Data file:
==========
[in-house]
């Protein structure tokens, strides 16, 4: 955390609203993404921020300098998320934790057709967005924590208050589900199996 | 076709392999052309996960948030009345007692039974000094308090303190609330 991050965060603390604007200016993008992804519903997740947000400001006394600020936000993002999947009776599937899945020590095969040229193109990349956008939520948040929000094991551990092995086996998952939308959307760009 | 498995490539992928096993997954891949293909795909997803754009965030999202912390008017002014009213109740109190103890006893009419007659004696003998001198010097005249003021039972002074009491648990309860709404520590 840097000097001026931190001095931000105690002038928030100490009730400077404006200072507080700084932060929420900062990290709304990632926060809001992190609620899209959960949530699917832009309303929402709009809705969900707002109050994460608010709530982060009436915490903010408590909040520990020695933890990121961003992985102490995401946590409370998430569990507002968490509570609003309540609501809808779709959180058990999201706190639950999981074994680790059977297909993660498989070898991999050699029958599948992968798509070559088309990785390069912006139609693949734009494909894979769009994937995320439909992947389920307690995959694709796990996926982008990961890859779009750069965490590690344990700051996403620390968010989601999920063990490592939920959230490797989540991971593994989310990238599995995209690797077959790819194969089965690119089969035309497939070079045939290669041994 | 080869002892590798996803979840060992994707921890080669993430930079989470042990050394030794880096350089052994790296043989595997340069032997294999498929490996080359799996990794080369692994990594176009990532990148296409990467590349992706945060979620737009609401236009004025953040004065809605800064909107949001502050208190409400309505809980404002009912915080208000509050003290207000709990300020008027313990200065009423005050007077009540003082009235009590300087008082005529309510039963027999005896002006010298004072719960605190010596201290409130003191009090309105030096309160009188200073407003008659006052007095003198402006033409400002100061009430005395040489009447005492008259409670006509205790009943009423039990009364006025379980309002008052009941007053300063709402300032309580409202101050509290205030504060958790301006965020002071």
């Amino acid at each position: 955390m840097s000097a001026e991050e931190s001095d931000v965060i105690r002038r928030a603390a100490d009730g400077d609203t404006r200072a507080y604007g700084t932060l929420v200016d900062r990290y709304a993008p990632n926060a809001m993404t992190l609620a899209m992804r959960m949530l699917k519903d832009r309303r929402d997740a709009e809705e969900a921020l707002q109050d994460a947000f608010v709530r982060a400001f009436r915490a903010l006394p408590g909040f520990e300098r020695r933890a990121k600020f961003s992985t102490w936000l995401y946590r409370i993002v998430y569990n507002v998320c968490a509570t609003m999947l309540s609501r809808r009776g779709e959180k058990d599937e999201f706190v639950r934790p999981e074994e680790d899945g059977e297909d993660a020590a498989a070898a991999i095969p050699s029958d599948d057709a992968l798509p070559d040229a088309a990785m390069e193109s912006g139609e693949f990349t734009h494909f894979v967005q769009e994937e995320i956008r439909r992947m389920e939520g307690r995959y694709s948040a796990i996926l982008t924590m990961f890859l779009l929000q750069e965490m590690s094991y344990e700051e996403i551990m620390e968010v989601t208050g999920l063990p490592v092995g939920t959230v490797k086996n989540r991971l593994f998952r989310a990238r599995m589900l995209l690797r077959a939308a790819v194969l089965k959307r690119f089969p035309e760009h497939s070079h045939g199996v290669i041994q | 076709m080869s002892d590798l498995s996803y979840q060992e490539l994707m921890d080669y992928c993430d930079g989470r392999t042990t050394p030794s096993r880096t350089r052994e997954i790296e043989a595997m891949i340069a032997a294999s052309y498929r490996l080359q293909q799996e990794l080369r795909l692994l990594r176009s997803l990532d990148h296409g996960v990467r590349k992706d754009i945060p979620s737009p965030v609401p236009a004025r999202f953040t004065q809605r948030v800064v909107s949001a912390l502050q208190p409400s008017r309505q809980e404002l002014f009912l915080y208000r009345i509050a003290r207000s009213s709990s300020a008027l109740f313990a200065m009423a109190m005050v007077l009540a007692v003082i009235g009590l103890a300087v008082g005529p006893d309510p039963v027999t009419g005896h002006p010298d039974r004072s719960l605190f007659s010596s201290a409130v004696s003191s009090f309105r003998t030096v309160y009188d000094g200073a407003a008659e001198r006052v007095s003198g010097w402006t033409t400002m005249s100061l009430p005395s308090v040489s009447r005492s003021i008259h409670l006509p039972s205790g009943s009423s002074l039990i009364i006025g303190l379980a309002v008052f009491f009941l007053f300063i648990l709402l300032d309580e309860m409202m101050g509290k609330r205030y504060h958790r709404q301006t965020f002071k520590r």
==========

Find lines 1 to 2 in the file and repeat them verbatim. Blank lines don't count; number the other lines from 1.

[in-house]
């Protein structure tokens, strides 16, 4: 955390609203993404921020300098998320934790057709967005924590208050589900199996 | 076709392999052309996960948030009345007692039974000094308090303190609330 991050965060603390604007200016993008992804519903997740947000400001006394600020936000993002999947009776599937899945020590095969040229193109990349956008939520948040929000094991551990092995086996998952939308959307760009 | 498995490539992928096993997954891949293909795909997803754009965030999202912390008017002014009213109740109190103890006893009419007659004696003998001198010097005249003021039972002074009491648990309860709404520590 840097000097001026931190001095931000105690002038928030100490009730400077404006200072507080700084932060929420900062990290709304990632926060809001992190609620899209959960949530699917832009309303929402709009809705969900707002109050994460608010709530982060009436915490903010408590909040520990020695933890990121961003992985102490995401946590409370998430569990507002968490509570609003309540609501809808779709959180058990999201706190639950999981074994680790059977297909993660498989070898991999050699029958599948992968798509070559088309990785390069912006139609693949734009494909894979769009994937995320439909992947389920307690995959694709796990996926982008990961890859779009750069965490590690344990700051996403620390968010989601999920063990490592939920959230490797989540991971593994989310990238599995995209690797077959790819194969089965690119089969035309497939070079045939290669041994 | 080869002892590798996803979840060992994707921890080669993430930079989470042990050394030794880096350089052994790296043989595997340069032997294999498929490996080359799996990794080369692994990594176009990532990148296409990467590349992706945060979620737009609401236009004025953040004065809605800064909107949001502050208190409400309505809980404002009912915080208000509050003290207000709990300020008027313990200065009423005050007077009540003082009235009590300087008082005529309510039963027999005896002006010298004072719960605190010596201290409130003191009090309105030096309160009188200073407003008659006052007095003198402006033409400002100061009430005395040489009447005492008259409670006509205790009943009423039990009364006025379980309002008052009941007053300063709402300032309580409202101050509290205030504060958790301006965020002071």